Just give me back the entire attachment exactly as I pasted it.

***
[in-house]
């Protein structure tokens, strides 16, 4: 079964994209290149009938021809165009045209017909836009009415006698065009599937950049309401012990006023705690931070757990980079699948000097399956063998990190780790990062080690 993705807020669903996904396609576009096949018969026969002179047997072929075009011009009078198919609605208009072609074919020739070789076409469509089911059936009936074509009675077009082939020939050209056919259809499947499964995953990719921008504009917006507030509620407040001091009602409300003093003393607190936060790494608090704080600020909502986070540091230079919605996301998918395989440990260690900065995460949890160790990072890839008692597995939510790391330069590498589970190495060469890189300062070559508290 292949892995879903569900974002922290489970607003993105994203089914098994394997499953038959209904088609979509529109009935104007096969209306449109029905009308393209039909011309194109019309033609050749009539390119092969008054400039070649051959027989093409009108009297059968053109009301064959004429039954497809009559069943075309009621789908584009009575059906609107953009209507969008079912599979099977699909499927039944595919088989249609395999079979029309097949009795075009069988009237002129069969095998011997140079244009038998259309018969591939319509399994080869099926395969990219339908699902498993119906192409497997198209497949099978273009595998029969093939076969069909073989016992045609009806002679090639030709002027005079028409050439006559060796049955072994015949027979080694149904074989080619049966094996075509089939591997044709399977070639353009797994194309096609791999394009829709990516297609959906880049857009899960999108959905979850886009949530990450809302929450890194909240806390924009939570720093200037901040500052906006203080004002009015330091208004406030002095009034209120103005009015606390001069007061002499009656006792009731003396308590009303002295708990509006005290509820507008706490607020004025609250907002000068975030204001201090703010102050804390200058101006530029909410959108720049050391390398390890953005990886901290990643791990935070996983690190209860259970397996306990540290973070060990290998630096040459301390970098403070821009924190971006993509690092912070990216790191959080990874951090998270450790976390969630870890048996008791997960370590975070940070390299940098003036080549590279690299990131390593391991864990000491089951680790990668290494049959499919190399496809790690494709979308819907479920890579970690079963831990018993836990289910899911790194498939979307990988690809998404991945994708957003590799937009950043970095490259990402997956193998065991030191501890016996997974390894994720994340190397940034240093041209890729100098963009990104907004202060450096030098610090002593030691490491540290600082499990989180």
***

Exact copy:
[in-house]
């Protein structure tokens, strides 16, 4: 079964994209290149009938021809165009045209017909836009009415006698065009599937950049309401012990006023705690931070757990980079699948000097399956063998990190780790990062080690 993705807020669903996904396609576009096949018969026969002179047997072929075009011009009078198919609605208009072609074919020739070789076409469509089911059936009936074509009675077009082939020939050209056919259809499947499964995953990719921008504009917006507030509620407040001091009602409300003093003393607190936060790494608090704080600020909502986070540091230079919605996301998918395989440990260690900065995460949890160790990072890839008692597995939510790391330069590498589970190495060469890189300062070559508290 292949892995879903569900974002922290489970607003993105994203089914098994394997499953038959209904088609979509529109009935104007096969209306449109029905009308393209039909011309194109019309033609050749009539390119092969008054400039070649051959027989093409009108009297059968053109009301064959004429039954497809009559069943075309009621789908584009009575059906609107953009209507969008079912599979099977699909499927039944595919088989249609395999079979029309097949009795075009069988009237002129069969095998011997140079244009038998259309018969591939319509399994080869099926395969990219339908699902498993119906192409497997198209497949099978273009595998029969093939076969069909073989016992045609009806002679090639030709002027005079028409050439006559060796049955072994015949027979080694149904074989080619049966094996075509089939591997044709399977070639353009797994194309096609791999394009829709990516297609959906880049857009899960999108959905979850886009949530990450809302929450890194909240806390924009939570720093200037901040500052906006203080004002009015330091208004406030002095009034209120103005009015606390001069007061002499009656006792009731003396308590009303002295708990509006005290509820507008706490607020004025609250907002000068975030204001201090703010102050804390200058101006530029909410959108720049050391390398390890953005990886901290990643791990935070996983690190209860259970397996306990540290973070060990290998630096040459301390970098403070821009924190971006993509690092912070990216790191959080990874951090998270450790976390969630870890048996008791997960370590975070940070390299940098003036080549590279690299990131390593391991864990000491089951680790990668290494049959499919190399496809790690494709979308819907479920890579970690079963831990018993836990289910899911790194498939979307990988690809998404991945994708957003590799937009950043970095490259990402997956193998065991030191501890016996997974390894994720994340190397940034240093041209890729100098963009990104907004202060450096030098610090002593030691490491540290600082499990989180």